Category Archives: kaiseki

Kyoto Food: Giro-Giro, Kyoto 枝魯枝魯 ひとしな 京都店

April 29th, 2010

No stay in Kyoto would be compete without a kaiseki-ryori meal. However, my previous encounters of this highly esteemed cuisine have been disappointing to say the least. Thus far my experience has been beautifully plated morsels of luke warm, micromanaged fare, served in impersonal and overly formal environs. Other than an expense account – am I missing something? The morning we arrived in Kyoto, my reticence was weakened on the strength of a NY Times review of Giro-Giro, and I promptly made a reservation for BooBoo and I the next evening – at ¥3,600 for a 7 course meal, we could afford to take the risk.
Later the same evening, as we wandered down the canal that stretches from Pontocho down to Shichi-dori, on route to our accommodation, I spied a brightly lit machiya, which was brimming with activity. This walk is part of my regular routine when in Kyoto (this being my 11th trip), and I had often taken note of this establishment – then immediately forgotten about it. On closer inspection, I could just make out the name from across the canal, ‘Giro-Giro’ – Shazam! How is that for synchronicity?

The next night, after asking the hotel staff to call and confirm that one of the guests would not be eating red meat or chicken (yours truly), and that counter seats were reserved, we arrived at Giro-Giro’s doors at our appointed time.
The restaurant is a converted traditional Kyoto townhouse, which has had its back wall replaced with glass panels to provide a pleasing view of the sleepy canal below. The open kitchen on the first floor, is surrounded by a U-shaped counter, and the second floor is available for larger groups – or the poor sods who couldn’t secure a seat downstairs. The rooms have a modern wabi-sabi charm, and the motley-crew of chefs, with their day-glo mohawks (punk kaiseki?) create a hip vibe, which no doubt makes it popular with a younger demographic.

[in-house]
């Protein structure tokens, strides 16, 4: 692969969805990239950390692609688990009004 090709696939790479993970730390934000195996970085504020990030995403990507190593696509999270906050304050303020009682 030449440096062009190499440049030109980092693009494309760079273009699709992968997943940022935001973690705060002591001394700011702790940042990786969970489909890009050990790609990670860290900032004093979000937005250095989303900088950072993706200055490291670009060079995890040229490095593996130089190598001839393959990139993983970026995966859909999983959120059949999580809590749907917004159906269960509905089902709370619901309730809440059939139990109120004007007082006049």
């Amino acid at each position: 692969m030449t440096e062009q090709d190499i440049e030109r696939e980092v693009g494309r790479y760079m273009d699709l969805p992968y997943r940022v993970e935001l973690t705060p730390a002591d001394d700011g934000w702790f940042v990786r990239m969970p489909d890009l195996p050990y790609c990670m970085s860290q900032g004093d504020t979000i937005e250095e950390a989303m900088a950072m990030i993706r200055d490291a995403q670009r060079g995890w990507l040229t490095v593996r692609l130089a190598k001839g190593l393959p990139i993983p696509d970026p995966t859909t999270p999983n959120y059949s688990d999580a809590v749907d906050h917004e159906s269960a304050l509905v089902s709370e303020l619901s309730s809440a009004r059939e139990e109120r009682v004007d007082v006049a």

Greeted and seated, it was time to get some drinks ordered. I quickly dispensed with the English menu I was offered, when I realized, as so often the case is, that the Japanese menu had a more comprehensive sake list. In due course a tokkuri of Biwa-no-chouju Junmaiginjou (琵琶の長寿 純米吟醸), appeared before us, and was dispatched with gusto.

The 7 course meal started with a sampler plate of shirasu sushi, smoked salmon, butter grilled scallop, yamamomo, and some other pleasing tidbits.

Followed by a morsel of tempura hamo (pike) – which was served at that dread luke-warm temperature I despise. It quickly found its way to Boo-Boo, who must have thought all of her picnic baskets had come at once.

The third course revealed itself to be a moreish edamame soup with poached hamo (again) for me, and poached chicken, for the meat-eaters.The fresh wasabi at the bottom of the bowl provided a pleasant kick.

Our chokko were replenished with Dassai junmaiginjou, just as the the sashimi course arrived. Is it me, the booze, or are they serving the food out of order?

By now, I was losing track of the courses, as the chefs had enlisted me to translate the dishes to the other foreigners around us. My photos tell me it was grilled snapper with miso sauce and momiji-oroshi (grated daikon and chili), garnished with mushroom and lemon peel.

A small respite then followed in the form of a biwa (loquat) sorbet.

By the penultimate course of takenoko gohan and tsukemono (dashi was poured over the rice to make ochazuke), the counter was buzzing, as guests bantered with their neighbours and regaled each other with their Lost in Translation moments.

There was a little head-scratching between the chef and myself over the ingredients of the dessert, but we finally settled on the translation of banana sorbet, pannacotta, わらびもち Japanese bracken jelly and toasted soybean flour and a caramel macaroon on a banana foam. Phew!

We rolled out of Giro Giro into a balmy spring evening, sated and well pleased with our experience. While this was not Michelin standard kaiseki, the food was a creative and fun interpretation of a traditional cuisine. Giro Giro may well find itself on the itinerary for a 12th visit to my favourite place on Earth.

They have shops in Paris and Hawaii, too.

Giro Giro Hiroshina